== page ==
Two Decembers ago, project funding platform Kickstarter announced it was considering a shift to blockchain, and that it was potentially looking into placing all its operations atop the same distributed ledger technology that has grown so close with digital assets.
Kickstarter Says “No” to Blockchain
Now, however, it appears this move is not going to happen. Kickstarter recently hired a new group of board members that have decided against the blockchain switch. They’re instead committed to the “core business and needs” of the creative community using and supporting Kickstarter. A spokesperson for the company said in a statement:
As we’ve shared with our community in previous blog posts, we’re exploring the opportunities that are in blockchain to alleviate some of the challenges that we face as a centralized crowdfunding company. However, we’re not committed to moving Kickstarter to the blockchain or doing anything specific there. We are open to exploration and experimentation but want to do it in a way that feels tested, collaborative with our community, and considerate of the experience[s] they want from Kickstarter.
A situation like this shouldn’t surprise people to any great extent. Blockchain is, after all, a relatively new technology, and the situations involving it arguably have people a little confused. For example, there are likely many individuals out there who associate blockchain purely with crypto. Even though it’s now being used in industries such as manufacturing and healthcare, blockchain is still widely considered a crypto-centered platform of sorts.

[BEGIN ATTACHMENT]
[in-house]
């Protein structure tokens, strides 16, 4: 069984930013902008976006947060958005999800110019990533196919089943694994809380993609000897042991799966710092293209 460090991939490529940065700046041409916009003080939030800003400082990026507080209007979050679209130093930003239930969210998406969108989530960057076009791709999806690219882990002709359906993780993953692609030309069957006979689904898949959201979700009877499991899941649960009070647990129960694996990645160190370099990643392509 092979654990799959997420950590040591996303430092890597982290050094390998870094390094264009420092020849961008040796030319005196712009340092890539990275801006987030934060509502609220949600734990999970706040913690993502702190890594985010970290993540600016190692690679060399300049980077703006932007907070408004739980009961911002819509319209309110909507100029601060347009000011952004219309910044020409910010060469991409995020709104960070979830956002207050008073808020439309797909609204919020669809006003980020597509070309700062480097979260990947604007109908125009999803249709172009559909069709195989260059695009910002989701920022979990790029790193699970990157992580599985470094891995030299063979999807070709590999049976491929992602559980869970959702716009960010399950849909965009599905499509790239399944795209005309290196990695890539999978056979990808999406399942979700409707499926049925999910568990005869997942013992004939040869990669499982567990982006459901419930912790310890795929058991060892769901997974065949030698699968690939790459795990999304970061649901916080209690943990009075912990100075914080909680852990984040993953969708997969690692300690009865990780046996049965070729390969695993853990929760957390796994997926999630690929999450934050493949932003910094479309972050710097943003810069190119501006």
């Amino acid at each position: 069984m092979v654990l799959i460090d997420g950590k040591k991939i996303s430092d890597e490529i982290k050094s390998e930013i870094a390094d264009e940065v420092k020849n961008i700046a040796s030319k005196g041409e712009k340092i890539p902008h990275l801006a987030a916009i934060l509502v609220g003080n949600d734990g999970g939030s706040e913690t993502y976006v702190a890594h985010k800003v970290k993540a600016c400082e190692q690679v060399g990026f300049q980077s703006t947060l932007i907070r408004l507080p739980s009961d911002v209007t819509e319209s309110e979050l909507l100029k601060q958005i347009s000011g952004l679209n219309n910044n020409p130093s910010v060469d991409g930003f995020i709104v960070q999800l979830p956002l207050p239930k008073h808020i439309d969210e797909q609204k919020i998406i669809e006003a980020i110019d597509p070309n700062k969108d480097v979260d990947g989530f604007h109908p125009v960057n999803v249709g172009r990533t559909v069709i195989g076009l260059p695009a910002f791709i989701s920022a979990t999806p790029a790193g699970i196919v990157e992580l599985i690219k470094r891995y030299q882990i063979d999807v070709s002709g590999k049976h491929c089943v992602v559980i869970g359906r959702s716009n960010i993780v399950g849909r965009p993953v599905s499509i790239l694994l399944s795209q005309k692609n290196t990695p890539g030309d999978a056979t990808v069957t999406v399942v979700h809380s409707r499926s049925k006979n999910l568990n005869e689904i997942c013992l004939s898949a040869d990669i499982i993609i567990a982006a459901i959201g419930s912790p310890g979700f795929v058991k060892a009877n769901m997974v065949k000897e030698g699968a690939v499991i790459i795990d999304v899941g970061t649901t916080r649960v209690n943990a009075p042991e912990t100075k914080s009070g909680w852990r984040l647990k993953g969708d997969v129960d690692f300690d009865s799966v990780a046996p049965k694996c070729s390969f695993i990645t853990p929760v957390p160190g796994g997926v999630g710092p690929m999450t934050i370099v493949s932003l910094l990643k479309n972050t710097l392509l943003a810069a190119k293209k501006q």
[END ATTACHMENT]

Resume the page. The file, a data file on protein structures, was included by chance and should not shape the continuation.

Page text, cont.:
In addition, blockchain is not exactly the easiest technology to understand, especially when you’re not used to the up-and-coming ideologies that are now influencing today’s tech world. The Kickstarter spokesperson continued with:
Where we are focused and deeply committed… is on our core business and making Kickstarter better. This is why we’ve prioritized finding ways to give creators access to the pledge management and digital marketing tools they need to be successful during and after their campaign period[s]. The creation of the Community Advisory Council was born out of the feedback we received about the [blockchain] protocol. We saw a need to create another surface for feedback and conversation with our community so that they could be involved in our direction and our decision making not just about the protocol, but about all the topics that are top of mind for us and our community. We hope to continue this dialogue with our second cohort of the council this fall.
Others Still Think It’s Cool
Fans of blockchain technology shouldn’t let a little setback like this bring them down.
Several other industries, including real estate, have announced that they’re planning to at least look at blockchain and consider potential transitions to the technology to ease their operations and open their products and services up to more individuals.